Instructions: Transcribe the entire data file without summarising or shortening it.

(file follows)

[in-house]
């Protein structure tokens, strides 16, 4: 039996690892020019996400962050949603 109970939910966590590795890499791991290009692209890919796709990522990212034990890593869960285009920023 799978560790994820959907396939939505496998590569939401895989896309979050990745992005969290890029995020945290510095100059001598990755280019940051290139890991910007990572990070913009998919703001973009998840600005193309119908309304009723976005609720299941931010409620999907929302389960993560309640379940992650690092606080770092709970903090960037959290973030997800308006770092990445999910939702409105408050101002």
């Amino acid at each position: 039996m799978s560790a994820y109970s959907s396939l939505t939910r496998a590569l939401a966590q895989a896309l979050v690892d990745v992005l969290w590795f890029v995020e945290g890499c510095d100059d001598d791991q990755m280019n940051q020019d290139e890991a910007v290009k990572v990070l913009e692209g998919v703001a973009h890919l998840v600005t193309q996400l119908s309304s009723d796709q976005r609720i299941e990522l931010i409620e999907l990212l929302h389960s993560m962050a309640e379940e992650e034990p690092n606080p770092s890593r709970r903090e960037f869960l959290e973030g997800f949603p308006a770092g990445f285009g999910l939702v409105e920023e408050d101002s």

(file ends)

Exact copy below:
[in-house]
């Protein structure tokens, strides 16, 4: 039996690892020019996400962050949603 109970939910966590590795890499791991290009692209890919796709990522990212034990890593869960285009920023 799978560790994820959907396939939505496998590569939401895989896309979050990745992005969290890029995020945290510095100059001598990755280019940051290139890991910007990572990070913009998919703001973009998840600005193309119908309304009723976005609720299941931010409620999907929302389960993560309640379940992650690092606080770092709970903090960037959290973030997800308006770092990445999910939702409105408050101002």
């Amino acid at each position: 039996m799978s560790a994820y109970s959907s396939l939505t939910r496998a590569l939401a966590q895989a896309l979050v690892d990745v992005l969290w590795f890029v995020e945290g890499c510095d100059d001598d791991q990755m280019n940051q020019d290139e890991a910007v290009k990572v990070l913009e692209g998919v703001a973009h890919l998840v600005t193309q996400l119908s309304s009723d796709q976005r609720i299941e990522l931010i409620e999907l990212l929302h389960s993560m962050a309640e379940e992650e034990p690092n606080p770092s890593r709970r903090e960037f869960l959290e973030g997800f949603p308006a770092g990445f285009g999910l939702v409105e920023e408050d101002s």